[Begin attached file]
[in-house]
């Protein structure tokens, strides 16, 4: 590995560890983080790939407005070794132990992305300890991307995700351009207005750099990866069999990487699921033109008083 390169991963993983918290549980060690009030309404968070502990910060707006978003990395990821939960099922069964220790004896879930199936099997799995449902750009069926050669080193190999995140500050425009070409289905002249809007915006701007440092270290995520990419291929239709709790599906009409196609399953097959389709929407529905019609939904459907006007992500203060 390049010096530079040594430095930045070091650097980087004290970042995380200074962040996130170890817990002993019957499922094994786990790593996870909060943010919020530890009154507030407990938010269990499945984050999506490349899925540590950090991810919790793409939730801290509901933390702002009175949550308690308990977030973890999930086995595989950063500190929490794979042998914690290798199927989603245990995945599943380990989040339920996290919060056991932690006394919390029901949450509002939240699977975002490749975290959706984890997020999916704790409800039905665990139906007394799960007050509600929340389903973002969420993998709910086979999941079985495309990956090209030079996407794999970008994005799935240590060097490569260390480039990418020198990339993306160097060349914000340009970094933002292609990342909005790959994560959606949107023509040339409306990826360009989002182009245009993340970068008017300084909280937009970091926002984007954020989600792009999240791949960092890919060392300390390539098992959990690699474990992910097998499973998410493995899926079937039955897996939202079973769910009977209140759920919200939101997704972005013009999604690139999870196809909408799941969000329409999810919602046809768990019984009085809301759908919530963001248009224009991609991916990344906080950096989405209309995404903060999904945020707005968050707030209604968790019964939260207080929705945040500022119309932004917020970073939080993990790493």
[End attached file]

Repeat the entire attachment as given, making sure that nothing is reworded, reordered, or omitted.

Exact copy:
[in-house]
């Protein structure tokens, strides 16, 4: 590995560890983080790939407005070794132990992305300890991307995700351009207005750099990866069999990487699921033109008083 390169991963993983918290549980060690009030309404968070502990910060707006978003990395990821939960099922069964220790004896879930199936099997799995449902750009069926050669080193190999995140500050425009070409289905002249809007915006701007440092270290995520990419291929239709709790599906009409196609399953097959389709929407529905019609939904459907006007992500203060 390049010096530079040594430095930045070091650097980087004290970042995380200074962040996130170890817990002993019957499922094994786990790593996870909060943010919020530890009154507030407990938010269990499945984050999506490349899925540590950090991810919790793409939730801290509901933390702002009175949550308690308990977030973890999930086995595989950063500190929490794979042998914690290798199927989603245990995945599943380990989040339920996290919060056991932690006394919390029901949450509002939240699977975002490749975290959706984890997020999916704790409800039905665990139906007394799960007050509600929340389903973002969420993998709910086979999941079985495309990956090209030079996407794999970008994005799935240590060097490569260390480039990418020198990339993306160097060349914000340009970094933002292609990342909005790959994560959606949107023509040339409306990826360009989002182009245009993340970068008017300084909280937009970091926002984007954020989600792009999240791949960092890919060392300390390539098992959990690699474990992910097998499973998410493995899926079937039955897996939202079973769910009977209140759920919200939101997704972005013009999604690139999870196809909408799941969000329409999810919602046809768990019984009085809301759908919530963001248009224009991609991916990344906080950096989405209309995404903060999904945020707005968050707030209604968790019964939260207080929705945040500022119309932004917020970073939080993990790493």